Thursday, October 14, 2010

The Routine

What time is it? (A long-winded examination of daily practice.)

One of my favorite jokes I like to play on myself is pretending that raising kids means “I just don’t have time to practice!” I’ve heard this line from a number of other parents as well, even before I was a parent myself. The fact is, when I was childless, single and virtually carefree I had just as many reasons to battle on the way to the daily cushion. Disabusing oneself of the notion that there just isn’t enough time in the day is maybe Step One in my book.

Yeah, we parents have commitments that extend past our clock-in/clock-out, and those commitments are not easily broken compared to, say, a gym membership. But (speaking for myself only here) there are many gaps in my schedule, and what I fill them with may not always be the best use of my time. I did an experiment a few months ago where for a couple of days I tried to keep track of my “down time” with the idea that I would take half of that and add it to my practice day.
I didn’t... but I was not all that surprised to find out just how much “me” time I was wedging into my everyday life.

“Them time” ÷ bodhicitta = “me time”
24hr - (them-time + me-time + sleep) = practice time.

Of course “me” time is important for us mere mortals so young on the bodhisattva path, but just how much do we need? I would say: exactly as much as it takes. If our practice becomes just another weight put upon us by the world, we will surely have a hard time of it. However, the thought that I will “take care of myself and then go practice” has some serious flaws in it. If meditation is not taking care of myself, then I need to revisit good ol’ Noble Truth #1 and remember why I started this whole project.
Assuming good technique and training, meditation (in all the various forms under that umbrella-term) is a fascinating and amazing event. I’m certain that in all regards cushion-time is THE best me-time there is, and I reaffirm it (almost) everytime I sit down. The biggest trick is getting to the seat. It’s much like diving off a diving board, or getting out of bed too early: you just have to make your muscles move without listening to your brain. You decided beforehand that you would do this, so your brain’s contribution is finished. “Legs, walk!”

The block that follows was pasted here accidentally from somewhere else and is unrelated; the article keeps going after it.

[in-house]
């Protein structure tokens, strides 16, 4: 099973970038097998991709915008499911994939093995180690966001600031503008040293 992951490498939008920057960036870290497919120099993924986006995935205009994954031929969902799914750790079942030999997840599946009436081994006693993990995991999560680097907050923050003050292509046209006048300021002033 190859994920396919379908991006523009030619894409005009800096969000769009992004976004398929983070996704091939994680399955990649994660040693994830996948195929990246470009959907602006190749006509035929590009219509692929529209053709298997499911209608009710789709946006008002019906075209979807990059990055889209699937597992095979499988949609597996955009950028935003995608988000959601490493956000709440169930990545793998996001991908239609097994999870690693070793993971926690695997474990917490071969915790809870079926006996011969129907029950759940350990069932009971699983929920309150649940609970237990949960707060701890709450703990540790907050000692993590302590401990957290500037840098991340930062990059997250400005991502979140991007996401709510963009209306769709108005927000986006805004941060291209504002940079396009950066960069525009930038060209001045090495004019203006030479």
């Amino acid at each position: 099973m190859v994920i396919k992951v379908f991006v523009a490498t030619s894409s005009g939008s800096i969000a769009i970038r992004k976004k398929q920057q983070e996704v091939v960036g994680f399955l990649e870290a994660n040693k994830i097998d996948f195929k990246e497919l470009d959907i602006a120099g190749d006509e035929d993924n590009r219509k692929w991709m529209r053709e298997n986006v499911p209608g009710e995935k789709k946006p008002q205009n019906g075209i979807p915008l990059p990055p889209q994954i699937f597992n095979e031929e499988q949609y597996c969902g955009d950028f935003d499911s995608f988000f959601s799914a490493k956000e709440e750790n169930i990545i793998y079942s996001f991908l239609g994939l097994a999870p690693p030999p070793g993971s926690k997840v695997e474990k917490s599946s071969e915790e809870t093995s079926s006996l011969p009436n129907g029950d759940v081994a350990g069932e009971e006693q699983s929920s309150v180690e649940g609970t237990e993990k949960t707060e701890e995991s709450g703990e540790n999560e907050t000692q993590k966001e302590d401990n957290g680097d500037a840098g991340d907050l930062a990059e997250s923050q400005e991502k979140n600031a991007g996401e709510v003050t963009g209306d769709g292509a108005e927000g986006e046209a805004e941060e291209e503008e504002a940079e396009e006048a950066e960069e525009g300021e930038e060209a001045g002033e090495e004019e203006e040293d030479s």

Coming to the decisive conviction that you actually WANT a steady practice in your life might be Step Two in this imaginary guidebook. After that, it’s simply a matter of making a schedule that honors all parts of your life each with the weight it deserves.

My own personal aspiration is to find four hours a day without unduly neglecting my “life duties.” To that end, I’ve been attempting three sessions (morning, midday and night) each of indeterminate time, with the hopes of haggling more time for each of them from the so-called “me-time” and sleep until I have 90 minutes in the morning and evening, and an hour midday. It’s a lot compared to what I’ve done in the past, but I think I can do it.
(Feel free to egg me on and/or shame me into it!)

I'm looking into "meditation games" to play with my children, such as sitting quietly and shoting "THOUGHT!" whenever a thought comes up... with some success I guess, but would love to hear others' ideas for inventive ways to make sitting still a normal and interesting part of a child's life.

Who else has an ideal time goal of “enough” daily practice?
How do you plan to get there?

No comments:

Post a Comment